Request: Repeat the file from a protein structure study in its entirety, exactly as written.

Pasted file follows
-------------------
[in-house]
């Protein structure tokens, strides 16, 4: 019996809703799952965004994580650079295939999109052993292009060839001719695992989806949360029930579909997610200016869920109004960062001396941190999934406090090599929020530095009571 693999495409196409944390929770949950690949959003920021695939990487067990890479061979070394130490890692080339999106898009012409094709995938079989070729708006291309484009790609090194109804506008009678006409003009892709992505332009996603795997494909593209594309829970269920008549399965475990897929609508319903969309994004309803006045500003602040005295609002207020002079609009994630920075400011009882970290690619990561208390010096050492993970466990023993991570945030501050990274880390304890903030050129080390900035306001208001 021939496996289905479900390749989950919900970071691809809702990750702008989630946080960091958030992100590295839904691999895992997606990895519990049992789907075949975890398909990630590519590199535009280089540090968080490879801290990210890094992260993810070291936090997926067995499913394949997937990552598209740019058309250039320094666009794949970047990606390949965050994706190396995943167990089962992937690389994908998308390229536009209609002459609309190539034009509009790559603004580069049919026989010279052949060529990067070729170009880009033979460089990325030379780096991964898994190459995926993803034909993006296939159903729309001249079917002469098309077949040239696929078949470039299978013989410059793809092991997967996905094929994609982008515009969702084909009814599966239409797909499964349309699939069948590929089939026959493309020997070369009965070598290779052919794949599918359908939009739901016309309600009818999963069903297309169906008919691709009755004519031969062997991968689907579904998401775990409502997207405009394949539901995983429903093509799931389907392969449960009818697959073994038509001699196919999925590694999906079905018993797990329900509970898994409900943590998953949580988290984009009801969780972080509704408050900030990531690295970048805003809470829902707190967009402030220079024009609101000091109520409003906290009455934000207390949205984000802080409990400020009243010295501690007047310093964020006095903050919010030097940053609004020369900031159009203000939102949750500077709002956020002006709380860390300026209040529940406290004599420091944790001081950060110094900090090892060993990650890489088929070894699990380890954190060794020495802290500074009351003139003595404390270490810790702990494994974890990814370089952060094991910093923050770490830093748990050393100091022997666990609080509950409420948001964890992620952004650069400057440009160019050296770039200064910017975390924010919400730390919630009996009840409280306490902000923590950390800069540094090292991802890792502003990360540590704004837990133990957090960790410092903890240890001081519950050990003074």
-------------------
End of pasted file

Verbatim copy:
[in-house]
């Protein structure tokens, strides 16, 4: 019996809703799952965004994580650079295939999109052993292009060839001719695992989806949360029930579909997610200016869920109004960062001396941190999934406090090599929020530095009571 693999495409196409944390929770949950690949959003920021695939990487067990890479061979070394130490890692080339999106898009012409094709995938079989070729708006291309484009790609090194109804506008009678006409003009892709992505332009996603795997494909593209594309829970269920008549399965475990897929609508319903969309994004309803006045500003602040005295609002207020002079609009994630920075400011009882970290690619990561208390010096050492993970466990023993991570945030501050990274880390304890903030050129080390900035306001208001 021939496996289905479900390749989950919900970071691809809702990750702008989630946080960091958030992100590295839904691999895992997606990895519990049992789907075949975890398909990630590519590199535009280089540090968080490879801290990210890094992260993810070291936090997926067995499913394949997937990552598209740019058309250039320094666009794949970047990606390949965050994706190396995943167990089962992937690389994908998308390229536009209609002459609309190539034009509009790559603004580069049919026989010279052949060529990067070729170009880009033979460089990325030379780096991964898994190459995926993803034909993006296939159903729309001249079917002469098309077949040239696929078949470039299978013989410059793809092991997967996905094929994609982008515009969702084909009814599966239409797909499964349309699939069948590929089939026959493309020997070369009965070598290779052919794949599918359908939009739901016309309600009818999963069903297309169906008919691709009755004519031969062997991968689907579904998401775990409502997207405009394949539901995983429903093509799931389907392969449960009818697959073994038509001699196919999925590694999906079905018993797990329900509970898994409900943590998953949580988290984009009801969780972080509704408050900030990531690295970048805003809470829902707190967009402030220079024009609101000091109520409003906290009455934000207390949205984000802080409990400020009243010295501690007047310093964020006095903050919010030097940053609004020369900031159009203000939102949750500077709002956020002006709380860390300026209040529940406290004599420091944790001081950060110094900090090892060993990650890489088929070894699990380890954190060794020495802290500074009351003139003595404390270490810790702990494994974890990814370089952060094991910093923050770490830093748990050393100091022997666990609080509950409420948001964890992620952004650069400057440009160019050296770039200064910017975390924010919400730390919630009996009840409280306490902000923590950390800069540094090292991802890792502003990360540590704004837990133990957090960790410092903890240890001081519950050990003074």